Salmon Backpacking Recipes

Salmon is a high protein addition to backpacking recipes. It's not a great candidate for dehydrating due to the fat content. Fortunately for salmon lovers, you can get it well preserved in single-serving pouches.

Here are several salmon backpacking recipes shared by readers:

Salmon Cakes

Shared by Shelley Lauzon of Cornwall, ON, Canada

Salmon cakes cooked to golden crispness on the outside.

Serves: 3


  • 1/2 Package stove top stuffing
  • 3 Tbsp mayonnaise (or four small packages- the kind from restaurants)
  • 1 pouch or can salmon
  • 1 1/2 tsp lemon juice
  • 1/2 Cup mozzarella cheese
  • 1 1/2 tsp dried onion
  • 3 oz water
  • Oil for cooking

At Home:

Repackage 1/2 box of stove top stuffing and pack four small packs of mayo (can be found in bulk stores).

Leave salmon in original pouch or can.

Pack lemon juice and cooking oil in leak proof containers.

Package mozzarella cheese in ziploc baggie.

On the Trail:

Add a little water to the onions and allow to rehydrate.

Mix all ingredients together and let sit for 10 minutes.

Shape into patties and cook on oiled frying pan until golden on both sides, about 5 minuets per side. Don't flip until golden or the patties will fall apart. Salmon cakes will firm up and keep shape if allowed to cook fully.


A real lemon can be used in place of lemon juice.
Mozzarella cheese can be brought in a block and grated in camp.

Spicy Salmon & Noodles

Shared by Paul Rizzo of Erie, PA

Spicy Salmon & Noodles makes a tasty and easy backpacking meal out of ramen noodles, but you can use other dehydrated pasta.

Servings: 1, but easy to double or triple


  • 1 pkg salmon
  • 1 pkg of ramen noodles or dehydrated pasta
  • 1 chicken seasoning pack from ramen noodles
  • redpepper flakes or dehydrated hot peppers to taste

At Home:

Remove ramon noodles from package and store in ziplock back with seasoning pack, dehydrated hot peppers or crushed red pepper flakes.

On the Trail:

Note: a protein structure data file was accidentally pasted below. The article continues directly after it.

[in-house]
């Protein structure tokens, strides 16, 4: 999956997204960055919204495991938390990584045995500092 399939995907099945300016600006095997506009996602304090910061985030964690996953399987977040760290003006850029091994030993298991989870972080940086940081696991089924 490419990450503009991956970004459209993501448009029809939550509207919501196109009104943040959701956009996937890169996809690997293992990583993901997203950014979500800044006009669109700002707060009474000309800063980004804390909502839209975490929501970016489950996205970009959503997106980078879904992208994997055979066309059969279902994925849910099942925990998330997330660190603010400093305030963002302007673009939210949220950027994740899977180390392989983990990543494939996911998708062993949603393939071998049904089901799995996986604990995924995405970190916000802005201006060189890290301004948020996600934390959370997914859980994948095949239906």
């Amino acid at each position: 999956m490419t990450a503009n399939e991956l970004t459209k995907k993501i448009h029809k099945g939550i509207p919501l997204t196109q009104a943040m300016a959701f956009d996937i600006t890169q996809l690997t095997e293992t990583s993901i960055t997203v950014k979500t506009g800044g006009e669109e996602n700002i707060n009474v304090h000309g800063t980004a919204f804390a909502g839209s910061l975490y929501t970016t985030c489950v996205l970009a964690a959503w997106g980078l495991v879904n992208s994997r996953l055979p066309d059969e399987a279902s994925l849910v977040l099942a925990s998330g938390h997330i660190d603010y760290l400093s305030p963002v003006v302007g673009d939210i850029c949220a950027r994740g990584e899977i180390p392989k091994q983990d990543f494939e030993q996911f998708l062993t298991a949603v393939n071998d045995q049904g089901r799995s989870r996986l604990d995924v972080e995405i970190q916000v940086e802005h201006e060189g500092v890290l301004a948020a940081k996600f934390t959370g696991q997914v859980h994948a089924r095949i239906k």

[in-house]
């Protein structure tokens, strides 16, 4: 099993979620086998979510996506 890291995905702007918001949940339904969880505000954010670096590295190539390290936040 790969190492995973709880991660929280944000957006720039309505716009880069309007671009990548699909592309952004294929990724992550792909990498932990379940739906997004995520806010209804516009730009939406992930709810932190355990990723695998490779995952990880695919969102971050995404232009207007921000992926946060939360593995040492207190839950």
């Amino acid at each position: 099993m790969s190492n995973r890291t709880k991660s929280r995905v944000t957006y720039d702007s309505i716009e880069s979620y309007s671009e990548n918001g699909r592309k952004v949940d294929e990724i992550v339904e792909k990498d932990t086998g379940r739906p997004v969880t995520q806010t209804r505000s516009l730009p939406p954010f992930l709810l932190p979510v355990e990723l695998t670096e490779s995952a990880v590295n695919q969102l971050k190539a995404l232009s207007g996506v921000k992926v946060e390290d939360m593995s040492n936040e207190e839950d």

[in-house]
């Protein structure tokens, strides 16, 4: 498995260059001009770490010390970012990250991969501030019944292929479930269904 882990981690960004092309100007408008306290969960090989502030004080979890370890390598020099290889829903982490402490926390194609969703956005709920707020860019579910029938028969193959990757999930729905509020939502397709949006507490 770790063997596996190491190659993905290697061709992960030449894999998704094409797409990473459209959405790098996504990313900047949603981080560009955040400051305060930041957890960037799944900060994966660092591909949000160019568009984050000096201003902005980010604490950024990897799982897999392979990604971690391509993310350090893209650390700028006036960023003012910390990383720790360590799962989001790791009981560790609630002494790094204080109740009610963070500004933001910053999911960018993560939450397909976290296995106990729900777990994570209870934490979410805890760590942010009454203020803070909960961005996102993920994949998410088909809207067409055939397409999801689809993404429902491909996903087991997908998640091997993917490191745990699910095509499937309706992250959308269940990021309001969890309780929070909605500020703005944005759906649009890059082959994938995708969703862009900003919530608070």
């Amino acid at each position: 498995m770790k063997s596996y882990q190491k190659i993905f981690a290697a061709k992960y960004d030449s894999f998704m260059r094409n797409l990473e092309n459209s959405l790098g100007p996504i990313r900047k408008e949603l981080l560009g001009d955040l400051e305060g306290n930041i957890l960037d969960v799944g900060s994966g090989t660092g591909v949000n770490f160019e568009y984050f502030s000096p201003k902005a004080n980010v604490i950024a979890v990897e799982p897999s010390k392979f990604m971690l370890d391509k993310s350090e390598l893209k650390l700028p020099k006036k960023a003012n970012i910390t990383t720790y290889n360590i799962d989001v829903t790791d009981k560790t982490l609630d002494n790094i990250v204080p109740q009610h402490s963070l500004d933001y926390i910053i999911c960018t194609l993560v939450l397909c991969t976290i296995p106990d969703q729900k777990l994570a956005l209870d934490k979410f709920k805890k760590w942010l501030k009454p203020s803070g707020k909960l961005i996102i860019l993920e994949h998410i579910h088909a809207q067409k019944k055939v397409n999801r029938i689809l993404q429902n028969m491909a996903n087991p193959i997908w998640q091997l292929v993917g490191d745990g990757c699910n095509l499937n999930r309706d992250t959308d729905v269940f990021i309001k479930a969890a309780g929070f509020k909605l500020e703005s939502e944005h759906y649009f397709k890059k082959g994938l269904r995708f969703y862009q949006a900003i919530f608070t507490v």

Boil 1 cup of water. Add ramen noodles and seasoning. Add dried pepper flakes and pour into salmon bag. Mix and eat out of bag.

Additional Comments:

By packing meal in ziplock bags they double as garbage bags and/or leftover bags. Pouring the boiled food over the salmon in its container, usually a foil type bag, makes cleanup easy.

Add dehydrated veggies for an outstanding dish.

It's also good with tuna.

Smoked Salmon Chowder

Shared by Heather Kelly Fort Collins, Colorado

Serves 1


  • ¼ cup dehydrated canned smoked salmon
  • ¼ cup dehydrated peas and carrots
  • 1/8 cup powdered coconut milk
  • lots of dried dill
  • dash of curry, optional
  • salt and pepper to taste

At Home:

Mix all of these in a ziplock before trip.

On the Trail:

Put ingredients in pot and add enough water to cover, let sit 5-10 minutes. Bring to boil and then let sit in pot cozy for another 5-10. You can add different amounts of water depending on how thick you like your chowder. Add liberal amounts of sea salt and pepper to taste.

Serving Suggestion:

Serve with mashed sweet potatoes.

Explore More...

Salmon for breakfast? See Heather's Salmon Scramble Recipe.

Substitute pouched salmon in this Tuna Mac & Cheese Recipe.

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Recipes for Adventure: Healthy, Hearty & Homemade Backpacking Recipes. The Ultimate Guide to Dehydrating Food for the Trail.
Recipes for Adventure II: The Best of Trail Bytes. Adventures in Dehydrating Backpacking Food.
Action Guide: Dehydrating 31 Meals. Step-by-step instructions.
Backpacking Chef Menu Planning & Food Drying Workbook.
1001 Miles on the Appalachian Trail.

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